Mobile Quarterbacks Are Hard To Sack
We like to think of Drew Brees as someone who protected his offensive line but is that necessarily the case.
Something else that was apparent from my research is that it takes much longer to sack a more mobile quarterback than one who isn’t a rushing treat. This makes a lot of sense, as mobile quarterbacks are more likely to elude instant pressure and make something out of nothing.
When a pass rusher beats the offensive lineman quickly, Brees, or other pocket passers, are going to be sacked. This is why New Orleans had a lot of success sacking Tom Brady but struggled to convert pressure to sacks against Patrick Mahomes.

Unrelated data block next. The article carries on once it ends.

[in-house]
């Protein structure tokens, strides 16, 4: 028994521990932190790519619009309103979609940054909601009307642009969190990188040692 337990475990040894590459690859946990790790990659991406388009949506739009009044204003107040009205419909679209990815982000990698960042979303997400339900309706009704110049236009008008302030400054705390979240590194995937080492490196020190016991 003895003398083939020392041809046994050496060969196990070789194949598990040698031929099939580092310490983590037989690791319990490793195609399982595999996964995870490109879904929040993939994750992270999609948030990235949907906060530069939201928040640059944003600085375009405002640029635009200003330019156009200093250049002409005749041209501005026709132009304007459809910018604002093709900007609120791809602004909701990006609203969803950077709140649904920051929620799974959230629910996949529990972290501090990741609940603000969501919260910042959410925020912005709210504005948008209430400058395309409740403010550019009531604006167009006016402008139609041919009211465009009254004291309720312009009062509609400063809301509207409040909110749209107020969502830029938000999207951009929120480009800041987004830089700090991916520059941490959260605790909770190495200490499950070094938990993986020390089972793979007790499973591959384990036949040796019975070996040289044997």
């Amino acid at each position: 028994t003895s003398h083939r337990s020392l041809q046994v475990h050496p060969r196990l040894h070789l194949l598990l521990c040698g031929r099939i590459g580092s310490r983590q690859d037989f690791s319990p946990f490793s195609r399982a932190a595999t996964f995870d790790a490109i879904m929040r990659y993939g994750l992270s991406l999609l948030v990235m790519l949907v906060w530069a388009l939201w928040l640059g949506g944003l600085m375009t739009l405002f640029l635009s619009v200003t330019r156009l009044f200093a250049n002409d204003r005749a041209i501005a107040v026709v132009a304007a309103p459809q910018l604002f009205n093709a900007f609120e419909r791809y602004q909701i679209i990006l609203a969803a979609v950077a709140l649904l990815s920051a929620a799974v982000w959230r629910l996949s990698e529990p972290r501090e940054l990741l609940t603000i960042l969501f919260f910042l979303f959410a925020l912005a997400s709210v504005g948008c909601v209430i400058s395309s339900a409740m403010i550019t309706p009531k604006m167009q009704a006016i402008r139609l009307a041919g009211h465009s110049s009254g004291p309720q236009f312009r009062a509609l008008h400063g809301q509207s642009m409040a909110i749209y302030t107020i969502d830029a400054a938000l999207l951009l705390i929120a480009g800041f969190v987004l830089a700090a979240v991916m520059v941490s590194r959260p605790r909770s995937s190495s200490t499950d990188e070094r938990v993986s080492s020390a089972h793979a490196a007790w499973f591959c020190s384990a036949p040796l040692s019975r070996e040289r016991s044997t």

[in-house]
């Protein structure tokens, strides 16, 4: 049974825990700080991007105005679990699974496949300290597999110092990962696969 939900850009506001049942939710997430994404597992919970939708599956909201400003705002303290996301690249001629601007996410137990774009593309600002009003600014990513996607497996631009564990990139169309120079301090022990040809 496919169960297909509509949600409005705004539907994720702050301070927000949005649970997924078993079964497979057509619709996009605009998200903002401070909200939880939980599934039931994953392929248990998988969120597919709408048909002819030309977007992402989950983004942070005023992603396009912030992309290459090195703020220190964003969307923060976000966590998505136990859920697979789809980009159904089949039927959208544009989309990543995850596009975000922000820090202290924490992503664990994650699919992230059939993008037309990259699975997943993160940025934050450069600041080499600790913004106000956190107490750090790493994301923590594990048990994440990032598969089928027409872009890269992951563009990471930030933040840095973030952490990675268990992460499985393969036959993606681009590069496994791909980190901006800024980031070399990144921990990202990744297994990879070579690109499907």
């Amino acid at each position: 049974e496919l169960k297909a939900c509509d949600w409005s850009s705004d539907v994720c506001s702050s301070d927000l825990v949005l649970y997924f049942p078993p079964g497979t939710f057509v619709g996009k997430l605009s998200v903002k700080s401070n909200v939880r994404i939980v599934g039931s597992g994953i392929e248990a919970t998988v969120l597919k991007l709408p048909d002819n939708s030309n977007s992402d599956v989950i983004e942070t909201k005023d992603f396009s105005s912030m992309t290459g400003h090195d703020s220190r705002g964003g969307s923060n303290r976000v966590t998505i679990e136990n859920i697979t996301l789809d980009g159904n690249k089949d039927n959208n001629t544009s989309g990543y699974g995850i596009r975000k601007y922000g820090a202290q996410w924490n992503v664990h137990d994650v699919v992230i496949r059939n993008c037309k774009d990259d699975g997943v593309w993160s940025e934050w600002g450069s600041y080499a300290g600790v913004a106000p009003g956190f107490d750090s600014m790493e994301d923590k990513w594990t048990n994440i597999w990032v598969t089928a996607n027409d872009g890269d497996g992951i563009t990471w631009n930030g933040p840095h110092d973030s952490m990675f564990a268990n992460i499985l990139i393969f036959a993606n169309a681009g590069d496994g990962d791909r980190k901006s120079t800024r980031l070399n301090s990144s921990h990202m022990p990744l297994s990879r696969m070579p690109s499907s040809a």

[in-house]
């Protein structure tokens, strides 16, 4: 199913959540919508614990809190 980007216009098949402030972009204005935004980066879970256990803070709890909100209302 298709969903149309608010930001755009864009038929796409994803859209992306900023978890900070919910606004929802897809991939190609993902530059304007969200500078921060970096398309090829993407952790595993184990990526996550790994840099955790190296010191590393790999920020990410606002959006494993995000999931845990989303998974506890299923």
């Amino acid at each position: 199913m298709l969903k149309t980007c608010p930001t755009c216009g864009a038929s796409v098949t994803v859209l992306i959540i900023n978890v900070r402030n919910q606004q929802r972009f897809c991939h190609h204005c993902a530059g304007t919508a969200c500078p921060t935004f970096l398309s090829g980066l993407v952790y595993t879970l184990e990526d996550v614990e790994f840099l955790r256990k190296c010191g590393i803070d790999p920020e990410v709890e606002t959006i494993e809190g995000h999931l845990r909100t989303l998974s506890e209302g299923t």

We like to think of mobile quarterbacks as putting more pressure on the offensive line since they escape outside the pocket more often, but when it comes to allowing sacks, I’ll take my chances with a quarterback who can escape pressure.
Now, there isn’t much of a correlation or predictiveness in sack prevention in general, yet I’d rather side with the quarterback who is more difficult to sack. This could make offensive line play even more replaceable, according to Josh Hermseyer of Five Thirty-Eight:
As you can see, the correlation between passing success and pass-block win rate isn’t substantial.
Why would this be the case? Well, pass-block win rate refers to avoiding instant pressure, and with the growth of mobile quarterbacks, it’s easier now than ever for them to escape said pressure.